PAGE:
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Canon EOS Crop Sensor for HD
APS-C sensor cameras including the 80D, 70D, 7D Mk. II, 7D, EOS M and Rebel models for HD video recording.


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Old June 16th, 2010, 05:03 PM   #1
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7D overheating solution report

Just throwing this out there -

I've been having really good luck with those ammonium nitrate freezer packs. I place them on the CF door side of the camera, held in place with the handgrip of my Redrock Captain Stubling, and it cools the camera right down.

Tried this on a recent gig. Worked great and the camera ran all day long like a champ. I have not had many issues with the 7D overheating but when your in a hot space filled with lights and you have to keep the camera going this has worked for me.

Hope this helps, anyone else have a similar experience?
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Old June 16th, 2010, 05:26 PM   #2
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My 7D does not overheat on a job yet but my T2i did and I just rubber band the instant ice pack on the back by the record button and wrap it to grip and it stop over heat.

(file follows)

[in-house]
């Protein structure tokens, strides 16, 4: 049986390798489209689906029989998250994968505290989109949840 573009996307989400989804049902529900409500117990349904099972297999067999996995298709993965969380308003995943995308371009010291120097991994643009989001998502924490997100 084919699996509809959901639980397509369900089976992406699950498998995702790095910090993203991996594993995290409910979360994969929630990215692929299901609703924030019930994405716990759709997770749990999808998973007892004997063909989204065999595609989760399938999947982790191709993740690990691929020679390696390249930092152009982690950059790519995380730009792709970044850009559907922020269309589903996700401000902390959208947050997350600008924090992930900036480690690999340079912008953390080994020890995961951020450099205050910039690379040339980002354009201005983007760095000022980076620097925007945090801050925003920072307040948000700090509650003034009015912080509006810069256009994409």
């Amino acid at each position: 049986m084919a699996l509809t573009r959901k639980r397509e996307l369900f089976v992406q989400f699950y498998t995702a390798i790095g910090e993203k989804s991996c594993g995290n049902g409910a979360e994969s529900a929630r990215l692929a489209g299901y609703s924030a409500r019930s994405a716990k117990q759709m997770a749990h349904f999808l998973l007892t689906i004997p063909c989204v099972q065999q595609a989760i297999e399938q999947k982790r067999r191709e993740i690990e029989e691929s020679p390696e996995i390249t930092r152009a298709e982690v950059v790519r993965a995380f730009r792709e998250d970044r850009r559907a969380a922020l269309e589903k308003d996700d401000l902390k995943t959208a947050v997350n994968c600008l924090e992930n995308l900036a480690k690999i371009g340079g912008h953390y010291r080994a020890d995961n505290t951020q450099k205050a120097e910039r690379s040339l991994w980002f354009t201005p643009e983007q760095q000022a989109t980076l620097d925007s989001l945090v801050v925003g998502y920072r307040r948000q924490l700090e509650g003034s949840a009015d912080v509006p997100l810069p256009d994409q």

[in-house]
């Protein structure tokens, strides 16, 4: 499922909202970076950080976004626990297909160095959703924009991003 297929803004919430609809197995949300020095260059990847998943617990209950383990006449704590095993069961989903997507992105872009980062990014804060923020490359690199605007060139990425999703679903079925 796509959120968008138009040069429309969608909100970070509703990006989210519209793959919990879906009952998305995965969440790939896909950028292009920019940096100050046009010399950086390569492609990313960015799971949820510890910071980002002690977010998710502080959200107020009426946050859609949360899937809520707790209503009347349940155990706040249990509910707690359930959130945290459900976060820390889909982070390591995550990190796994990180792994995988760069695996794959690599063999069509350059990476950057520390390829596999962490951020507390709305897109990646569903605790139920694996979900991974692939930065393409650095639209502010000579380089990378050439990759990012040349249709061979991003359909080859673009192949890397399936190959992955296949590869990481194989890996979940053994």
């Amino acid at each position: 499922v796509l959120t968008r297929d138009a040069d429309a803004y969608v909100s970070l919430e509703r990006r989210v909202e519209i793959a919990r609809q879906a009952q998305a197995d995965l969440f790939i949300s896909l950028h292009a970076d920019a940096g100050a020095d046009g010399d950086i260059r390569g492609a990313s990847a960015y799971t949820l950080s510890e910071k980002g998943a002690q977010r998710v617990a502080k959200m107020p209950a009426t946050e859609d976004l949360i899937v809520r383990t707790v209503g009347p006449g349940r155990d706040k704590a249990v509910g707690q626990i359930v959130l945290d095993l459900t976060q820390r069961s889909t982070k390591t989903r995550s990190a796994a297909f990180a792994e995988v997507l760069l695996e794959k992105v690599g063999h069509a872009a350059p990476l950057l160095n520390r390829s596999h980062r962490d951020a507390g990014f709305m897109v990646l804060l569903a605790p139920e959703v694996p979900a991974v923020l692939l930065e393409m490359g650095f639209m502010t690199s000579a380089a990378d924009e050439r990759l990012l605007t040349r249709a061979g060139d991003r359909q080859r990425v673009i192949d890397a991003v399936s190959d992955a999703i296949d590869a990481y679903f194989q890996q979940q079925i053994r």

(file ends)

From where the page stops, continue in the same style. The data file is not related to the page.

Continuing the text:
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Old June 17th, 2010, 04:22 AM   #3
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What exactly are those bags called and where is the best place to get them?
Thanks
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Old June 17th, 2010, 08:49 AM   #4
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I got mine here,
By Dezign First Aid Introduces Urea Based Instant Ice Packs
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Old June 17th, 2010, 02:43 PM   #5
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I picked mine up at a Rite Aid pharmacy. They are the little portable chemical cold packs that go in first aid kits, NOT the freezer type cold packs. I think the ones I got were about $4 bucks for two cold packs in a box. Very portable and ready in an instant if you need one. The only issue is that when you are shaking up the bag to get the chemical reaction going people on the crew ask you "oh, did you hurt yourself?" :)
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Old June 22nd, 2010, 02:36 PM   #6
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We've had our 7D's overheat at every wedding so far, and we're considering switching to 5D's. We're going to try the cold packs first, and see how it goes.